Newfangled Capital

A blog about business and economics.
June 14 2013 1:49 AM

Newfangled Capital

Visitors try out Windows 8 Surface tablet computers at the Microsoft stand at the 2013 CeBIT technology trade fair on March 5, 2013, in Hanover, Germany.
Visitors try out Windows 8 Surface tablet computers at the Microsoft stand at the 2013 CeBIT technology trade fair on March 5, 2013, in Hanover, Germany.

Photo by Sean Gallup/Getty Images

Paul Krugman says the age of superstar-driven inequality may be behind us as we enter a world of "good old-fashioned capital versus labor."

That seems correct, but to coin a phrase, though the capital-versus-labor element may be old-fashioned, what's striking to me about the emerging 21st-century economy is that the "capital" in question is very much newfangled. The returns aren't going to owners of factories. And despite the automation hype, they don't seem to be going to the owners of robot armies either. The kinds of "capital" that are soaring in value are either actually land in terms of classical economics or they're the mysterious intellectual property. This is a great time, in other words, to have come to own oil and gas fields or a swath of Manhattan 15 or 20 years ago. And outside the realm of land, the most valuable capital people own is things like Bill Gates' claim to the copyrights on Windows and Office, not Bill Gates' claim to office buildings in Redmond, Wash.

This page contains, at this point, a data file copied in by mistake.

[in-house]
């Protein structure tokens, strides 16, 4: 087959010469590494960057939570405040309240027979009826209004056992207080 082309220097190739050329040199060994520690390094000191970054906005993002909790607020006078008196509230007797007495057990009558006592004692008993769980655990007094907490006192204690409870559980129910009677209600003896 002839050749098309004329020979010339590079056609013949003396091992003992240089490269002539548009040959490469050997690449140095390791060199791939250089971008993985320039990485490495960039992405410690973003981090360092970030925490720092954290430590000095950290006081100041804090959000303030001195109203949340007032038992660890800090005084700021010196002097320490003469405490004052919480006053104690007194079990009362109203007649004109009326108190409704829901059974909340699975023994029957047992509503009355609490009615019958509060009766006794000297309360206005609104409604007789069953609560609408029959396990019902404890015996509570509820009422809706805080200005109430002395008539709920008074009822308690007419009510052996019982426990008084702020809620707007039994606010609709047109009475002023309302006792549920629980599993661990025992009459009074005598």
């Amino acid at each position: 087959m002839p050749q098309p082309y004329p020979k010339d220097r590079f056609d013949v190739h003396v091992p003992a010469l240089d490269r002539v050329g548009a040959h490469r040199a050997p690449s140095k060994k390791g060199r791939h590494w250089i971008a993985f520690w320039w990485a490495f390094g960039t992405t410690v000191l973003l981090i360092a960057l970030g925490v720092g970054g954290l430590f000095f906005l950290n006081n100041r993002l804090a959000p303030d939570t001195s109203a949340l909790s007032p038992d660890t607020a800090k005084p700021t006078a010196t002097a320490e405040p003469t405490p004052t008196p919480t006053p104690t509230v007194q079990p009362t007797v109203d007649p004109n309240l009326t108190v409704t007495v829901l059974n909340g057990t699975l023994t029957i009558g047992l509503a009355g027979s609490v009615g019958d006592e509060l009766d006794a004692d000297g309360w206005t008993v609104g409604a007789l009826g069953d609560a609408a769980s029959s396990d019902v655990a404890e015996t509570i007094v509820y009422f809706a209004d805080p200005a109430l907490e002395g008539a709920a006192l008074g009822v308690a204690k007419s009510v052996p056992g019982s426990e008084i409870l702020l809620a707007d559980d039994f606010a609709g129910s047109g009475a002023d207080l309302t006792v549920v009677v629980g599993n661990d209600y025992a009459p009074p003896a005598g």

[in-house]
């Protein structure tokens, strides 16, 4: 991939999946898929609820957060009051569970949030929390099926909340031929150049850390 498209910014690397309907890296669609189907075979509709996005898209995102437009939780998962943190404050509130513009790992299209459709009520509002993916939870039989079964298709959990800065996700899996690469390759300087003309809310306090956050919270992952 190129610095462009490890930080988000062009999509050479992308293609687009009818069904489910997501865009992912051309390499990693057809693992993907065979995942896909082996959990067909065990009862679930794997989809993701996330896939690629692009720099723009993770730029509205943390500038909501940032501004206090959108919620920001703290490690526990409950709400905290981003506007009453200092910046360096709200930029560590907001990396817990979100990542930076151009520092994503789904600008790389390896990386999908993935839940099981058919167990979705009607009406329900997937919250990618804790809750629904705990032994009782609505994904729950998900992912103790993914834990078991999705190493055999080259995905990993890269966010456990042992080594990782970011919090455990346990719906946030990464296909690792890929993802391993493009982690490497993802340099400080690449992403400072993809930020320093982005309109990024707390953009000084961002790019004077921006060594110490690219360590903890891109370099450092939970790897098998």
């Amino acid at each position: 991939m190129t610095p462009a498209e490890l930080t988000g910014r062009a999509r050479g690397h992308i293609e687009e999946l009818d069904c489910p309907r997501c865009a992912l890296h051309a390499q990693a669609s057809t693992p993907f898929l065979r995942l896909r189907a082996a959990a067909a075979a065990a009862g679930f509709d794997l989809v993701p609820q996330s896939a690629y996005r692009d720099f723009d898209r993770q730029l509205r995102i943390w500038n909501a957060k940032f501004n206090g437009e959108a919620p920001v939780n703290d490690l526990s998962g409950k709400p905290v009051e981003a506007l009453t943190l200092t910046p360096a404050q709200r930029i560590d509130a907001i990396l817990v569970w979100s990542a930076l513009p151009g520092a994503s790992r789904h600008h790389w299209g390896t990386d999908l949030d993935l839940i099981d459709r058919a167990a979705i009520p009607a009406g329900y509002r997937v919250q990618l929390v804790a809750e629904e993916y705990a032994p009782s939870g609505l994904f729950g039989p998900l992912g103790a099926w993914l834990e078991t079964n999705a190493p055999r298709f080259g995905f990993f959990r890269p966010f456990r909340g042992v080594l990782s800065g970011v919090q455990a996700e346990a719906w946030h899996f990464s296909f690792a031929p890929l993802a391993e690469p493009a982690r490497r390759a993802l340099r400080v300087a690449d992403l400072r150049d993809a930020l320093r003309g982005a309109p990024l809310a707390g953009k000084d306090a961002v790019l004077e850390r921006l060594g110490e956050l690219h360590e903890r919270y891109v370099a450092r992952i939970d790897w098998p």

Physical capital is valuable because it's scarce, but there's also a view that through financial incentives you can make it less scarce. Land is just scarce because it's scarce, and as returns to Manhattan land ownership increase, the size of the island doesn't expand. Intellectual property is deliberate government-created scarcity out of concern that were it not possible for Bill Gates to become so wealthy nobody would write word-processing programs (don't tell these guys).

Matthew Yglesias is the executive editor of Vox and author of The Rent Is Too Damn High.